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Semana Santa processions a 500-year tradition in Ronda, Spain

  • The Holy Wednesday procession of the brotherhood de Nuestro Padre Jesús en la Columna y María Santísima de la Esperanza (Our Father Jesus at the Column and Most Holy Mary of Hope) passes through the center of Ronda.
  • The image of the Blood of the Most Holy Christ and of Our Lady of Great Sorrows, Holy Wednesday, Ronda, Spain.
  • Ronda, an ancient striking hilltop city of just under 35,000 people in Andalucia, in the south of Spain, has its own tradition of Holy Week processions marking the Passion of Jesus, dating back to the mid-16th century.
  • An image of the Virgin above the Senior Center in Ronda, Spain.
  • One of the many churches in Ronda, Spain.
  • The bridge that separates the oldest part of the hilltop city of Ronda from the "new" section.
  • A view of the ancient hilltop city of Ronda, Spain, seen from near the site of an ancient Mozarabic rite church.
  • The paso of the Santisimo Cristo de la Sangre y Nuestra Señora del Mayor Dolor, in the church before the arrival of the confraternity members.
  • The paso of the Vera + Cruz, or True Cross brotherhood, which also is housed in the Saint Mary Major Church, Ronda.
  • The paso of Our Lady of Sorrows, belonging to the Vera + Cruz, or True Cross brotherhood, also is housed in the Saint Mary Major Church, Ronda.
  • Processional symbols of the brotherhood El Silencio lined up for the arrival of the brothers.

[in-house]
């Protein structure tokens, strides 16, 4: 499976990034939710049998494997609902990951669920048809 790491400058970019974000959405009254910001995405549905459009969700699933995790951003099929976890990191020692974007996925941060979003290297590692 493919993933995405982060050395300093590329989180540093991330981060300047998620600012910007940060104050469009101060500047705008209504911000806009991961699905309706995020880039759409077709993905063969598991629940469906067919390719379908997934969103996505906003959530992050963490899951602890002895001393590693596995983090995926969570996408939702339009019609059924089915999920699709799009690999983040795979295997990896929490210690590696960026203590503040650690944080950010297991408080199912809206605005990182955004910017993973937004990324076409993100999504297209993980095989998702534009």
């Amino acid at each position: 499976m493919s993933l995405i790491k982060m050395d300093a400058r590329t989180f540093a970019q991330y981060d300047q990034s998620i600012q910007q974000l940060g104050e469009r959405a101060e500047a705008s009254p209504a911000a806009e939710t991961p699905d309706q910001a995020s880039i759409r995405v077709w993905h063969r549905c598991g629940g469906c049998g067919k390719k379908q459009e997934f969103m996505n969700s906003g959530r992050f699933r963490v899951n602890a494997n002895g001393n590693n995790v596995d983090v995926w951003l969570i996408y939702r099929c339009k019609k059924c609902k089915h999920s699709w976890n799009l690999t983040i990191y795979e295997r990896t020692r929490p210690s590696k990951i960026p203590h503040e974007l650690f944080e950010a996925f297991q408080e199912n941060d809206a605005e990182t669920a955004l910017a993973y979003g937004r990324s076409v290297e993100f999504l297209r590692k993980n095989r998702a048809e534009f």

• Members of the brotherhood El Silencio walk in silence across Ronda's famous bridge to the church where they begin and end their procession.
  • Members of the brotherhood El Silencio greeting each other and preparing in the church before the start of the prayers and procession.
  • El Silencio members gather with the image of Jesus crucified. Ronda, Spain.
  • The penitents whose feet are chained await the service in church that precedes the procession. The somewhat frightening sound of their dragged chains is a distinguishing mark of El Silencio's procession.
  • The penitents whose feet are chained await the service in church that precedes the procession. The somewhat frightening sound of their dragged chains is a distinguishing mark of El Silencio's procession.
  • Young people dress and await their roles in the procession.
  • A new member of the brotherhood El Silencio. Though open to all new members, the brotherhoods are often intergenerational.
  • The chains that drag from the ankles of some penitents are a hallmark of El Silencio's procession.
  • Penitents hoist the image of Christ and the Virgin of Sorrows to carry it out and begin the procession
  • Nazarenos, the penitents with the famous tall pointed headpieces, line the church for the start of El Silencio's Holy Week procession, Ronda, Spain.
  • St. Mary Major Church, Ronda, Spain, just before the start of Wednesday's Holy Week procession.